This week many Snapchat users were likely shocked to found out that 4.6 million usernames and the phone numbers connected to them were leaked online by a group of hackers. In response to the hack, Snapchat says now that it will release an updated version of its app that will allow users to opt out of the “Find Friends” feature that was exploited.
About on average of once a year someone gets it in their head that it’s time to talk about the costs of games. This year Arstechnica decided to take up that particular fight on behalf of games retailers everywhere.
Sometimes they come in the form of blog posts with an attitude reminiscent of a story about ‘walking two miles up hill, both ways, in the snow only to find the destination closed’. Others they’re well reasoned and suprisingly well documented discussions on the actual cost of gaming (worth the read, some of the graphs came from here). More often than not though they’re simply put out as a way to try and appease the very real frustration of overly priced games with increasingly less content and significantly less variety with a hypocrisy nod to the fact that consumer’s frustration on the issue might have other contributing factors.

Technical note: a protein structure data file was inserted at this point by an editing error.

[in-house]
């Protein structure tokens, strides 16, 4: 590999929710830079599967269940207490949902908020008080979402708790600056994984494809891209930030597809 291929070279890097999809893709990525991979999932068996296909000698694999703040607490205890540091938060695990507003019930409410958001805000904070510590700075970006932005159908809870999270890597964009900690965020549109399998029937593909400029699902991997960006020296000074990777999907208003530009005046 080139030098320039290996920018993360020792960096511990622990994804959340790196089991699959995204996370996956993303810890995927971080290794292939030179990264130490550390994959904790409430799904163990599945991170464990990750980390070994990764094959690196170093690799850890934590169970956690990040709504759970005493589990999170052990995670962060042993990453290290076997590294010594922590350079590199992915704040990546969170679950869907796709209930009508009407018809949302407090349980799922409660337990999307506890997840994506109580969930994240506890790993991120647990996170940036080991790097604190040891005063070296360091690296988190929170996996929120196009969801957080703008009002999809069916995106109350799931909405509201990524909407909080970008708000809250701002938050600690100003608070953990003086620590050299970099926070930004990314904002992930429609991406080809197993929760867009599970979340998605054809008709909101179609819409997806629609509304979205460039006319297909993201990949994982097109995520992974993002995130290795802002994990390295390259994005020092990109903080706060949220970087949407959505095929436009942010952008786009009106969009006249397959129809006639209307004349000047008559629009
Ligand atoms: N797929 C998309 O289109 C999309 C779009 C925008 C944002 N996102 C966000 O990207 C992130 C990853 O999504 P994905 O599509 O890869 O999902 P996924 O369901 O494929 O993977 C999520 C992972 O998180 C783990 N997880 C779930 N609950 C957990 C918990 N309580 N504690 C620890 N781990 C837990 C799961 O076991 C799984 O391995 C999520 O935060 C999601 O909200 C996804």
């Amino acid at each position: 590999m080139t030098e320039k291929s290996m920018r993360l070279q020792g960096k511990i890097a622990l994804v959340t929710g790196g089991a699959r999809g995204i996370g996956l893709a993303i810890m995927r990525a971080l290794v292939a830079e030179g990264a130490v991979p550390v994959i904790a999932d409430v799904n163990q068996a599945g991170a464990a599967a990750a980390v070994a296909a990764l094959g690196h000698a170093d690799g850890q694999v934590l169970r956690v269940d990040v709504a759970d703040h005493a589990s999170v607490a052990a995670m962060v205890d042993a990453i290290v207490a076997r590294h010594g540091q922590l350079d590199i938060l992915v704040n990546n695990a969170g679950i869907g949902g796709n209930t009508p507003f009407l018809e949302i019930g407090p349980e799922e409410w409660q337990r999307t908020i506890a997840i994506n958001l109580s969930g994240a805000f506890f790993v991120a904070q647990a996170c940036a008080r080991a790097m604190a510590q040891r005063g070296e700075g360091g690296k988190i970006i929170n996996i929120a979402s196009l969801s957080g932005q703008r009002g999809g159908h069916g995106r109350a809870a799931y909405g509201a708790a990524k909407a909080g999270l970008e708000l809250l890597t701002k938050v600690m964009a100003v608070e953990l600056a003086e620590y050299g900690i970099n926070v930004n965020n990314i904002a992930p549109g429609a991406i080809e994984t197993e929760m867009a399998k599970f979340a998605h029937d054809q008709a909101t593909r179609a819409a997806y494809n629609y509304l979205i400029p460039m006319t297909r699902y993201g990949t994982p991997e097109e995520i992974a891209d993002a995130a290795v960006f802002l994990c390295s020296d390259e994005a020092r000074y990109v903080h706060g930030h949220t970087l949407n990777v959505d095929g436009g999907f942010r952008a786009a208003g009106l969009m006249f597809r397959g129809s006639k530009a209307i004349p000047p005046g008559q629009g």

If you can remember back to 2011, you might recall the story of Patrick Rodgers, the Philadelphia homeowner who successfully sued Wells Fargo over an error in his mortgage servicing — and then “foreclosed” on a neighborhood Wells branch when the bank didn’t make good on the judgement. Now Patrick’s back in the news with a suit against eBay, which he claims shut down his seller account over a case of mistaken identity.
Thanks to innovations like 3D and IMAX (or IMAX-ish), going to see a movie in theaters is an experience that a home theater really can’t match, even if a home theater has the benefit of comfier seats and no obnoxious strangers. The bosses of Regal Cinemas, one of the chains that have consolidated Americans’ away-from-home movie experience, understand this. So they’re going to raise ticket prices some more.
Earlier this week, Microsoft finally got around to showing off Xbox One, the console some gamers have been waiting for since the Xbox 360 came out eight years ago. The company made sure to highlight all the cool bells and whistles of the upcoming device, but also skipped over a number of issues that are already giving some folks reason for concern.